Read more to find out whether chemical energy is kinetic or potential.
Perhaps you picture labs, burners, and test tubes when you think of chemical energy. Even if we have never set foot inside a lab, we can still learn more about the effects of chemical energy on our daily lives even though the study of it undoubtedly involves the sciences.
But is chemical energy kinetic or potential? Chemical bonds between atoms and molecules store a specific kind of potential energy known as chemical energy. Please keep reading.
What is Chemical Energy?
A vital energy store that we have at our disposal is chemical energy. Potential energy is the energy held within an object.
Chemical bonds that hold atoms together in molecules are where chemical energy is found stored as potential energy. These bonds contain chemical energy that can be released by rupturing them or reforming them with fuels or other reactants.
This bond-breaking and bond-forming process are referred to as a chemical reaction. A chemical reaction produces a new substance.
The energy necessary to convert chemical potential energy into chemical energy is provided by the fuels or reactants. It has become essential to our energy systems because of our capacity to transport and harness chemical potential energy.
What is Potential Chemical Energy?
As we’ve seen, potential energy is energy that is held within an object. The energy in a substance’s chemical bonds, known as potential chemical energy, is the same store of energy as kinetic energy.
Let’s use a car as an illustration. Now let’s put gasoline in its tank, which is made up of various chemical compounds that have stored energy that is released when they burn. It produces an exothermic reaction when burned in a combustion engine. The energy that is released propels the vehicle to a certain extent, and the remainder heats the engine.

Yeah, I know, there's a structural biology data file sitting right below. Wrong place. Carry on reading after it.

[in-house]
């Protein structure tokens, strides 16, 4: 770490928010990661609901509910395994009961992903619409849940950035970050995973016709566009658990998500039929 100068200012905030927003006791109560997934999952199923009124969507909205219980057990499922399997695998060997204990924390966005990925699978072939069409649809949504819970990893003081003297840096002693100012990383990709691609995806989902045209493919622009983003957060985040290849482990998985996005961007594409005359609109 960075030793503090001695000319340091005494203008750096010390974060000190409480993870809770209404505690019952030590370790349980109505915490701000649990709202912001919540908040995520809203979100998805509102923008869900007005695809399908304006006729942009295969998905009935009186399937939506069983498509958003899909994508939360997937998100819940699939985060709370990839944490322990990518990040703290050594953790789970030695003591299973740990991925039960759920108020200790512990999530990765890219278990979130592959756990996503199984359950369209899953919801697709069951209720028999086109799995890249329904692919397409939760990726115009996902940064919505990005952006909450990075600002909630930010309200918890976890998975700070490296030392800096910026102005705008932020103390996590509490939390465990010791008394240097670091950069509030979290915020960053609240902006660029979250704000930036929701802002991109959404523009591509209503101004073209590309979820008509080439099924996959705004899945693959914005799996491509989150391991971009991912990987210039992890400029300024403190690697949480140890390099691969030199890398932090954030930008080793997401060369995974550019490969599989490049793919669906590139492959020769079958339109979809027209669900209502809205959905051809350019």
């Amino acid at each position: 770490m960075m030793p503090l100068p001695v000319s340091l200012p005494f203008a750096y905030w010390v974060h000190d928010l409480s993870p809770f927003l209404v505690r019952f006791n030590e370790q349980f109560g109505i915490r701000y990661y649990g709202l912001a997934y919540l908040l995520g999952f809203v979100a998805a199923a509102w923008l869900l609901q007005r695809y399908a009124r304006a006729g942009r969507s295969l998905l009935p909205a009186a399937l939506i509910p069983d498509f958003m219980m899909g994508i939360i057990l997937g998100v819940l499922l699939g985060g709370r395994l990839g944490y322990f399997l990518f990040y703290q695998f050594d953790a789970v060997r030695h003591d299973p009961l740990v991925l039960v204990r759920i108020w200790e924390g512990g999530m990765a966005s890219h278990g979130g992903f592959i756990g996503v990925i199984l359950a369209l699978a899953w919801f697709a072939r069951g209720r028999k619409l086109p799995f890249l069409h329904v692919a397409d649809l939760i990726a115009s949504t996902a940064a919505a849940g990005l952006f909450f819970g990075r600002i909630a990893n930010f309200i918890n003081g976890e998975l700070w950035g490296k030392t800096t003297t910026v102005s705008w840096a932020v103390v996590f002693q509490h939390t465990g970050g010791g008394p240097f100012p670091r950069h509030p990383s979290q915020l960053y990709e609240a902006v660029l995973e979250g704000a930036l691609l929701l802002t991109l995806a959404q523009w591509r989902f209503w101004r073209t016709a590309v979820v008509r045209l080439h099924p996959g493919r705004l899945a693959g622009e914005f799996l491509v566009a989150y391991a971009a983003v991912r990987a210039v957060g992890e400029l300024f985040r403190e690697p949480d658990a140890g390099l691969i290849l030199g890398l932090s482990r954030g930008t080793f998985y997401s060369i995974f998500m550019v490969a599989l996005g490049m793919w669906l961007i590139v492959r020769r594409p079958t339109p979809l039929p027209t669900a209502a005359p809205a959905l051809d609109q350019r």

Chemical energy is conceivably present in other fuels. The chemical energy released by biofuels and propane is also what makes cars move. The chemical energy of coal, natural gas, and other fossil fuels is released by power plants to produce electricity.
What is Kinetic Energy?
Greek is the language of origin for the word kinetic. In the Greek language, the word kinesis means “to move”. William Thomson is credited with creating this name.
As we saw earlier, an object has potential energy when it is stationary. However, when that same object starts to move, Kinetic Energy is released.
While kinetic energy (KE) is the energy an object has as a result of its motion, kinetic energy (PE) is the energy an object has as a result of its position. In other words, kinetic energy refers to the effort required to accelerate an object from rest to the required velocity.
Even moving particles are affected by this. A person who throws a ball, a moving train, or a water drop all fall under the category of kinetic energy.
How is Potential Energy Converted to Chemical Energy?
The first law of thermodynamics, also known as the law of conservation of energy, states that energy cannot be created or destroyed. In contrast, energy can only change from one type of energy to another.